No need to catch the falling knife that is Blue Apron, we have Amazon

No need to catch the falling knife that is Blue Apron, we have Amazon

This year we’ve seen several busted initial public offerings, and one of them is Blue Apron (APRN), which came public at near $10 and been essentially cut in half over the last four months. As was joked in the business pages, that is “less than the price of one of its meals.”

Such a sharp drop raises the question, “Could the fall in the stock be overdone?”

That’s a fair question as one of the tools in the investing kit is picking off undervalued stocks. The keyword that makes all of the difference is “undervalued” as it relies on the notion that at a certain point, other investors and the market will recognize the potential value to be had in the underlying business.

Let’s remember the impetus that led to Blue Apron landing on the busted IPO list: Amazon’s (AMZN) intent to acquire Whole Foods and trademarking its own meal kit offering. This made Blue Apron, along with Kroger (KR) and other grocery stores, the latest company to be upended by Amazon. Last week we saw Amazon add eMeals to AmazonFresh. Through the program, eMeals subscribers can now send their shopping list, which is automatically generated for all meals selected each week, to AmazonFresh as well as Walmart (WMT) Grocery and Kroger ClickList. Another thorn in the side of Blue Apron.

There was more news for Blue Apron last week as the company announced a “company-wide realignment” to “focus the company on future growth and achieving profitability…” As part of that realignment, Blue Apron said it would be cutting 6% of its workforce. Let’s remember that this comes less than a handful of months after the company went public!

But it gets worse.

Current consensus expectations have Blue Apron losing $1.56 per share this year, with bottom-line losses narrowing to -$0.73 per share in 2018. Keep in mind the company botched its first quarter as a public company when it posted a second-quarter loss of $0.47 per share vs. the expected $0.30 per share loss. That’s a huge miss out of the gate as a newly public company.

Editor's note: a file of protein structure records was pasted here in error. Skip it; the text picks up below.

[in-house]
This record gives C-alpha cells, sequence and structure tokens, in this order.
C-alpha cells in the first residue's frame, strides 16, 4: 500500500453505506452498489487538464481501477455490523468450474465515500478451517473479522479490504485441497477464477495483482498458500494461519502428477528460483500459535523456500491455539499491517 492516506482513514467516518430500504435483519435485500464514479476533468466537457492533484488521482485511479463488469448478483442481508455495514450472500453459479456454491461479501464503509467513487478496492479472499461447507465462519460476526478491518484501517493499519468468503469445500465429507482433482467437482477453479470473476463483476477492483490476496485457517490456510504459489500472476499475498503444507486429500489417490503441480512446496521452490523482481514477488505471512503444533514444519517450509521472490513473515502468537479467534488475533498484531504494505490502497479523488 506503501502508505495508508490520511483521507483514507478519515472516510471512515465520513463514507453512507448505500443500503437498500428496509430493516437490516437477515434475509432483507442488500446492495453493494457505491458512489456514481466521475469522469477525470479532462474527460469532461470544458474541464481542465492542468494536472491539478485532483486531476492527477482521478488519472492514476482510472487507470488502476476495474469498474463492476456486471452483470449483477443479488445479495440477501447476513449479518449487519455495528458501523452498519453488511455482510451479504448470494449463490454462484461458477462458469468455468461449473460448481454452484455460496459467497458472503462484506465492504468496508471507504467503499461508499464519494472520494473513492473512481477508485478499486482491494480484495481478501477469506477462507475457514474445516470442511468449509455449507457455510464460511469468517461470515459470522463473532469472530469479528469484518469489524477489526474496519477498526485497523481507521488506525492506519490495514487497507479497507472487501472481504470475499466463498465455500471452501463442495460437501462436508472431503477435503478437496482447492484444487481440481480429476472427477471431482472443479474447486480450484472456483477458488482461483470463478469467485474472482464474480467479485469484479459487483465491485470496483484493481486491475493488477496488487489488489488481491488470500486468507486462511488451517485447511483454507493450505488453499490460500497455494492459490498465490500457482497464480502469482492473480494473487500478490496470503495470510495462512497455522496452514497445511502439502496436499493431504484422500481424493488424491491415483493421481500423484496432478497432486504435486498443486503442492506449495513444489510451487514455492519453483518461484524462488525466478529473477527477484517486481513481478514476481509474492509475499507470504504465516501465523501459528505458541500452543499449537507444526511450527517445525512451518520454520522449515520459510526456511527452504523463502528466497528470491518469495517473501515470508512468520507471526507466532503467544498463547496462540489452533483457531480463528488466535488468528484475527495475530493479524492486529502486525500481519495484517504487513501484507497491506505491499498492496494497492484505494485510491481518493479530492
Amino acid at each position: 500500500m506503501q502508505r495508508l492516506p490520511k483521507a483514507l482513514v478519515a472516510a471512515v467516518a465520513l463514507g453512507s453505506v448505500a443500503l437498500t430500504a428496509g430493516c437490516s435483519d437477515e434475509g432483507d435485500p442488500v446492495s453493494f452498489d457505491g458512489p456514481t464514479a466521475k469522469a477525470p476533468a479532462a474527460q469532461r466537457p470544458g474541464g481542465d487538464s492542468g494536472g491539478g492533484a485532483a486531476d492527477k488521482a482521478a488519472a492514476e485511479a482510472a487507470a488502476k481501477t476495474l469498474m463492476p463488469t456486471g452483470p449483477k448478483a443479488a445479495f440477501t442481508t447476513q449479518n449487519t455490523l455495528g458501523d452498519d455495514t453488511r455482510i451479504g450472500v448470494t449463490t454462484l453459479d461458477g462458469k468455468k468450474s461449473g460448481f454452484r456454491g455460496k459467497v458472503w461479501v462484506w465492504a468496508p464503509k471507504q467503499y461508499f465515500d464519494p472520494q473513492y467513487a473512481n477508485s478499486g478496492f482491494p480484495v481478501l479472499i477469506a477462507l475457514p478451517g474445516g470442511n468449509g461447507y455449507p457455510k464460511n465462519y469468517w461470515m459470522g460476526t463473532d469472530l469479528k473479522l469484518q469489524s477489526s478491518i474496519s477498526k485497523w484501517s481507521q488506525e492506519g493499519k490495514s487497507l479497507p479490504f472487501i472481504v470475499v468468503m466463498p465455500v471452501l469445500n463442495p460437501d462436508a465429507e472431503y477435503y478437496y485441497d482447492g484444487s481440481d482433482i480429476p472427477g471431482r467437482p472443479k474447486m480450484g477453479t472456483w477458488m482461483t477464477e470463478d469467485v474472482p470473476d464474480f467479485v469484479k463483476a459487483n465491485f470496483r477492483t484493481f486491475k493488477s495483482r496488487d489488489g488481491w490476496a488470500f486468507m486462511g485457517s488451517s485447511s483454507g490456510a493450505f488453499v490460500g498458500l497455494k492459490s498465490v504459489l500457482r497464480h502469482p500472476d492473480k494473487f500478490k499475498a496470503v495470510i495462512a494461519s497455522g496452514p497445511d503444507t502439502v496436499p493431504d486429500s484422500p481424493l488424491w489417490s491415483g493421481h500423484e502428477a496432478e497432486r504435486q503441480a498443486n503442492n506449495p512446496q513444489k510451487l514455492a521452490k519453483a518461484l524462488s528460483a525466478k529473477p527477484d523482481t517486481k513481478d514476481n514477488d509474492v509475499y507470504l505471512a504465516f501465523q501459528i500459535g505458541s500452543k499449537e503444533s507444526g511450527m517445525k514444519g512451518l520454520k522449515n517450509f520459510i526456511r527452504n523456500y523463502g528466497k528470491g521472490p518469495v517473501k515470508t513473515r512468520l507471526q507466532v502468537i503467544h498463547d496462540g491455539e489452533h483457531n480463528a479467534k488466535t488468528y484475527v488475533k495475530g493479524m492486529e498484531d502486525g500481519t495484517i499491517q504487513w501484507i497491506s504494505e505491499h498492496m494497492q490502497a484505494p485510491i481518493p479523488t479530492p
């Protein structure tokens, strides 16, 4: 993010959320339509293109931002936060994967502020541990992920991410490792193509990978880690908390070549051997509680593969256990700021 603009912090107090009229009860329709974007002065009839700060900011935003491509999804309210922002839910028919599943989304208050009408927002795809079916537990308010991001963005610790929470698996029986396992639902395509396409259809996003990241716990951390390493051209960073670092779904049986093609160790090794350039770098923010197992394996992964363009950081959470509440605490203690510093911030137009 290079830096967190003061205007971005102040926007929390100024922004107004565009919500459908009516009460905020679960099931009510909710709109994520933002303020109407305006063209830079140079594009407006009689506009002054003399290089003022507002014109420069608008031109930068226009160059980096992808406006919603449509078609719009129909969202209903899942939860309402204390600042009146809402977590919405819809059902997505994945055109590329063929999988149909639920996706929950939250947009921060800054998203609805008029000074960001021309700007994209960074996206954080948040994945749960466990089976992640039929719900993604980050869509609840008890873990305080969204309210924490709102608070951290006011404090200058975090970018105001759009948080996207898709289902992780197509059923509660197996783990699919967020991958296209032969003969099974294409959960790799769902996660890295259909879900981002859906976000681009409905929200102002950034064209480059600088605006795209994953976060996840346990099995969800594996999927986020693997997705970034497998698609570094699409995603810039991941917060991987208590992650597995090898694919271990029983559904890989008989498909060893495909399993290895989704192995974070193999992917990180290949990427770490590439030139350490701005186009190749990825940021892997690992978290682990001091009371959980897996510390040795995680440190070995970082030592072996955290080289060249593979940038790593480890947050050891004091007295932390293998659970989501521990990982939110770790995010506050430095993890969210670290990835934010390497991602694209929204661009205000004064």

Put that out of the box earnings miss together with its headcount reductions and we have a pretty clear credibility problem with the management team, which is likely to be outclassed and out-muscled by Amazon and other grocery chains. And that raises the question as to what is Blue Apron’s competitive advantage? Recipes? Ingredients? Those can both be replicated by Amazon, especially with Whole Foods, and others as they scale up their natural and organic offerings to ride our Food with Integrity investment theme tailwind.

As we ponder that, let’s not forget that Blue Apron closed its June 2017 quarter with $63.3 million in cash on its balance sheet. That compares to the net loss of $83.8 million during the first half of 2017 and the expected net loss of that is expected to grow in the second half of the year. Simple math tells us, the company is poised to face a cash crunch or do a painful secondary offering to bring in additional cash. We’ve seen this movie before and it never has a happy ending.

The bottom line is APRN shares are cheap, and they are cheap for a reason – they are running headlong into the headwind of our Connected Society and Food with Integrity investment themes. My advice is to move along and not be tempted by the falling knife that is APRN. Better to focus on a well-positioned company that has an enviable or defendable competitive advantage. To us here at Tematica, that is Amazon (AMZN) in spades.

  • Our price target on Amazon (AMZN) shares is $1,150.

About the Author

Chris Versace, Chief Investment Officer
I'm the Chief Investment Officer of Tematica Research and editor of Tematica Investing newsletter. All of that capitalizes on my near 20 years in the investment industry, nearly all of it breaking down industries and recommending stocks. In that time, I've been ranked an All Star Analyst by Zacks Investment Research and my efforts in analyzing industries, companies and equities have been recognized by both Institutional Investor and Thomson Reuters’ StarMine Monitor. In my travels, I've covered cyclicals, tech and more, which gives me a different vantage point, one that uses not only an ecosystem or food chain perspective, but one that also examines demographics, economics, psychographics and more when formulating my investment views. The question I most often get is "Are you related to…."

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